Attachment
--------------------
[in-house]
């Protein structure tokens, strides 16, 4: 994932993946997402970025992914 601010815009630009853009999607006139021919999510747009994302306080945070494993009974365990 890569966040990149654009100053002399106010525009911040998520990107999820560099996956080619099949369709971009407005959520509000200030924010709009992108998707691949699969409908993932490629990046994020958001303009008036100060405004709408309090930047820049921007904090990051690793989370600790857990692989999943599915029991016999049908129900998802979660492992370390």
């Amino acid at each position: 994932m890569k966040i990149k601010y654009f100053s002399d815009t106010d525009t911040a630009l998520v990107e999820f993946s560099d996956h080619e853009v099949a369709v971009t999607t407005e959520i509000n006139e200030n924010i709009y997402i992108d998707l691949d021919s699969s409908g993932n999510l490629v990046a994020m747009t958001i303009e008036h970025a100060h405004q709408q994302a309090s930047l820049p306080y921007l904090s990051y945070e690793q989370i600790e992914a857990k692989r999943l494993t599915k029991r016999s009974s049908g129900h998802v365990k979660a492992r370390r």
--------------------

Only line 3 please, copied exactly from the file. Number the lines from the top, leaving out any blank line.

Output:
């Amino acid at each position: 994932m890569k966040i990149k601010y654009f100053s002399d815009t106010d525009t911040a630009l998520v990107e999820f993946s560099d996956h080619e853009v099949a369709v971009t999607t407005e959520i509000n006139e200030n924010i709009y997402i992108d998707l691949d021919s699969s409908g993932n999510l490629v990046a994020m747009t958001i303009e008036h970025a100060h405004q709408q994302a309090s930047l820049p306080y921007l904090s990051y945070e690793q989370i600790e992914a857990k692989r999943l494993t599915k029991r016999s009974s049908g129900h998802v365990k979660a492992r370390r």